Port Adelaide Power: Youth is the key

20 March 2011

Written by: Ben Waterworth


On the surface, 2010 started promisingly for Port Adelaide as the club notched up five victories from its first seven matches. However the Power went on to lose their next nine matches to end any slim chance they had of reaching the finals for the first time since 2007. The home loss that handed Richmond its first win for the season in Round 10 – in which they were restricted to a season-low score of 3.12 – was the lowlight of the club’s 2010 campaign.

At the commencement of season 2010, questions were being asked about the coaching tenure of Mark Williams. The answer became clear during the club’s losing streak and by Round 15 the end of Williams’ 12-year tenure was official. Assistant coach and former All-Australian ruckman Matthew Primus took over the reins for the remaining seven matches, in which he managed to steer the side to five victories – including a ‘showdown’ win over the Crows that effectively ended their arch-enemies’ late-season revival.

Port Adelaide ended its tumultuous 2010 campaign with a strangely respectable-looking 10-12 win-loss record and a 10th place finish, after an inaugural wooden spoon was seemingly possible. Primus’ performance was deemed impressive enough for the club to appoint him as senior coach for the next three years.         


With the departures of club stalwart Warren Tredrea and fellow 2004 premiership veteran Josh Carr, the time has arrived for a new group of players to stand up. Travis Boak seems the type most likely to lead the way. After an impressive debut in 2007, the classy midfielder from Victoria’s Surf Coast has steadily been on the rise ever since. Entering his fifth season, the 22-year-old may not quite be a senior player yet, but he now has both some experience to match his talent. Boak signed a new three-year contract with the Power last year, which signals Port Adelaide’s desire to retain his service long term and Boak’s intent to play an integral part in the club’s rebuild.


Round 1 – v Collingwood, Saturday 26 March at Etihad Stadium

This game isn’t important because anybody genuinely expects Port to win, but it is an early opportunity to put the rigours of pre-season training – as well as any adjustments – to the test against the defending premiers. The Power should gain at least a hint of understanding as to whether they’ve improved very early in the season.

Round 4 – v Adelaide, Saturday 16 April at AAMI Stadium

There’s no need to justify the significance of this fixture. The first South Australian showdown of 2011 will be crucial to the cause of both sides, as the Crows are looking to make amends for a disappointing 2010 campaign of their own. But one gets the feeling it’s more pivotal for Port.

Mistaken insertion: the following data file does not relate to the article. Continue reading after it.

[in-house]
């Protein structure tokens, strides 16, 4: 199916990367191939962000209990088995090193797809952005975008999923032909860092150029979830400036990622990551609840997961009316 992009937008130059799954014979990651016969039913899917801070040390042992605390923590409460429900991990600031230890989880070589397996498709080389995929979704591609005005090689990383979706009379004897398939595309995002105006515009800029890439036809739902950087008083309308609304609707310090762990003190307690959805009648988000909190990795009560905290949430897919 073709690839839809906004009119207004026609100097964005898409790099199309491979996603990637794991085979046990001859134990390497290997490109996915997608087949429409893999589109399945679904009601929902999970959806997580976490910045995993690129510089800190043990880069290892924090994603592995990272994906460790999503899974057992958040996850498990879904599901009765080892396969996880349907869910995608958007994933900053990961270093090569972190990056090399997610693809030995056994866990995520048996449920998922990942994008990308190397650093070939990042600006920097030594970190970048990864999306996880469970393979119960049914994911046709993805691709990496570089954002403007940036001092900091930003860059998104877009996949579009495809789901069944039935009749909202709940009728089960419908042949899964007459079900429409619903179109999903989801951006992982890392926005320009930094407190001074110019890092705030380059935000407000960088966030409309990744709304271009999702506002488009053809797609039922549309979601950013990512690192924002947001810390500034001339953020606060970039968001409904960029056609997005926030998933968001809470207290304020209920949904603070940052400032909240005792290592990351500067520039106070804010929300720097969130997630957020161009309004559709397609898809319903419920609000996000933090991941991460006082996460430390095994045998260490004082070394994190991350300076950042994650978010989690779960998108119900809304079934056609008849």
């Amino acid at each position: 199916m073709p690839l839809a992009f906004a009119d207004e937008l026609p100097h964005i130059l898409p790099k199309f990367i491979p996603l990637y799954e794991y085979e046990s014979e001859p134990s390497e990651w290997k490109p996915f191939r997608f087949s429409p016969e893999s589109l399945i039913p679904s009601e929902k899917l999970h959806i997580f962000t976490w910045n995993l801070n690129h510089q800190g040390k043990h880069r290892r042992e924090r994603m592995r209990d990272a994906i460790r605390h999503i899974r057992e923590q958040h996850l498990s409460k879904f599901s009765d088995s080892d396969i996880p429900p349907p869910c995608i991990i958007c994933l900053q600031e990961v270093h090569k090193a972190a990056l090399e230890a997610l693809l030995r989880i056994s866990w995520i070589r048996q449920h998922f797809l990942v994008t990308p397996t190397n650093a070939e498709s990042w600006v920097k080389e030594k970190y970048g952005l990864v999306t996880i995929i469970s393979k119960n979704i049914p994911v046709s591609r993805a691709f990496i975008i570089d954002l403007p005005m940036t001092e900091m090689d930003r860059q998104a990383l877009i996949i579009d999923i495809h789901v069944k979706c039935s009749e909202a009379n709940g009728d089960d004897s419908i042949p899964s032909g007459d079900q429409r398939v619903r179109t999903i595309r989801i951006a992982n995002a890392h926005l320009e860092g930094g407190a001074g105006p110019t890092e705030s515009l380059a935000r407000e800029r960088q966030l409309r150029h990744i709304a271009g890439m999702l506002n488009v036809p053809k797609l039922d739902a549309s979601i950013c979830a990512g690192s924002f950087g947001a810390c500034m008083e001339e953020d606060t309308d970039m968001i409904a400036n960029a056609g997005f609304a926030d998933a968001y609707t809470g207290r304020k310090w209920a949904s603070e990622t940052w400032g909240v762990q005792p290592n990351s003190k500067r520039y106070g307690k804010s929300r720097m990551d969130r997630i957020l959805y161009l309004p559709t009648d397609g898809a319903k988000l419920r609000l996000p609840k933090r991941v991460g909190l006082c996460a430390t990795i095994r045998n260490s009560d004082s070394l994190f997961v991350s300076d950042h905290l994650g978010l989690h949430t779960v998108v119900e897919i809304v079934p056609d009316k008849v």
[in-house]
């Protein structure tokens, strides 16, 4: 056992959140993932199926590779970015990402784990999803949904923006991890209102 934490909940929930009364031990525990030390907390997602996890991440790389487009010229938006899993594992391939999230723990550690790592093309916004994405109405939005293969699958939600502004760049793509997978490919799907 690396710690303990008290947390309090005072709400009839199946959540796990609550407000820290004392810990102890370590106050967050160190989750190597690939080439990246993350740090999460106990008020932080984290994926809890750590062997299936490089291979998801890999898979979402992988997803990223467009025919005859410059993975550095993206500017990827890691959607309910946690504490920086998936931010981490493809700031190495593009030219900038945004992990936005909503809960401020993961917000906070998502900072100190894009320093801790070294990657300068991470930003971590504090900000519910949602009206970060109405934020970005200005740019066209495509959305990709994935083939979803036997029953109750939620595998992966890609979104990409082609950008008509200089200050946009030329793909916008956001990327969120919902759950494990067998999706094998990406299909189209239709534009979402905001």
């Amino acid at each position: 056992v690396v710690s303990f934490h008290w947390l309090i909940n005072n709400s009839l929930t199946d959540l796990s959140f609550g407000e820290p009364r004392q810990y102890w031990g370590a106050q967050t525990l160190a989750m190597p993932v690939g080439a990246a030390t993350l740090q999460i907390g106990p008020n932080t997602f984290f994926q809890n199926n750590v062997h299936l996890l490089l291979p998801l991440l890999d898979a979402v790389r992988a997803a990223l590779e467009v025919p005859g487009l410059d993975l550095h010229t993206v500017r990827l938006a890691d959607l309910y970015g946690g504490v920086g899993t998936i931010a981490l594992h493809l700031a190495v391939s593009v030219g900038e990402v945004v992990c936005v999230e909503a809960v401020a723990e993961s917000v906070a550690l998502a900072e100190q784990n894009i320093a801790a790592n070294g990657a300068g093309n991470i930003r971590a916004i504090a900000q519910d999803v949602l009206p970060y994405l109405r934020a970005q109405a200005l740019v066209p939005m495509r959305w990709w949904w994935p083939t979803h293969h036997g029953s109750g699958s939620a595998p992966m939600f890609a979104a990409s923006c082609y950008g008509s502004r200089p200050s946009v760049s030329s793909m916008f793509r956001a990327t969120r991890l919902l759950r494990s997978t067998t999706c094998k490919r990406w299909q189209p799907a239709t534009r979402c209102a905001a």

Round 15 – v Brisbane Lions 3 July at the GABBA

The relevance of this match may turn out to be miniscule – though if we’re honest, that’s unlikely. Round 15 is quite a way off, but the Lions & Power have no doubt been tipped by many pundits to contest this season’s wooden spoon. This fixture takes place two-thirds of the way through season 2011, so there’s a possibility this will be a battle to avoid the wooden spoon.


It’s rather difficult to ascertain what we should expect from Port Adelaide in season 2011. The Power – in a positive – haven’t managed to attract the kind of off-season attention that has plagued a couple of other clubs.

Needless to say, injuries play an important part in the fortunes of all AFL clubs. The impact of these injuries is magnified not only when they affect star personnel, but also when they occur in a young team. It’s fair to suggest Port Adelaide is one such young team, as its clearly entering a rebuilding phase – if it wasn’t already there in 2010.

The Power will be looking for players like tough centre-half-back Troy Chaplin and young defender Alipate Carlile to continue their impressive 2010 form. A great year from Brett Ebert will also serve Port well. A strong leading and marking forward, he’s as potentially dangerous as any player on the list.

You can be sure captain Domenic Cassisi will lead by example as usual, but you can’t help but feel the Power are far too deficient across the ground to cause enough teams headaches.

Anyhow, it’s doubtful any pundits are expecting a finals appearance from the Power in 2011 and the sooner they re-build the better. It seems, unfortunately, the sheer horror of the 119-point belting in the 2007 grand final has psychologically affected players and club alike in the time since and that only very recently has a true regeneration of this team been possible.

If Port can aim for anything else in 2011, it’s to draw whatever supporters they have through the gates of AAMI Stadium. One could even view finishing 10th last year as a positive, considering it was largely considered a horror season. However, it’s hard to see them finishing much higher – if at all – in 2011.        


10th – 15th

Mathew Farmakis is a Postgraduate student studying Media and Communications at Swinburne University. He previously completed a Bachelor of Commerce degree at La Trobe University. This is Mathew’s first piece for upstart.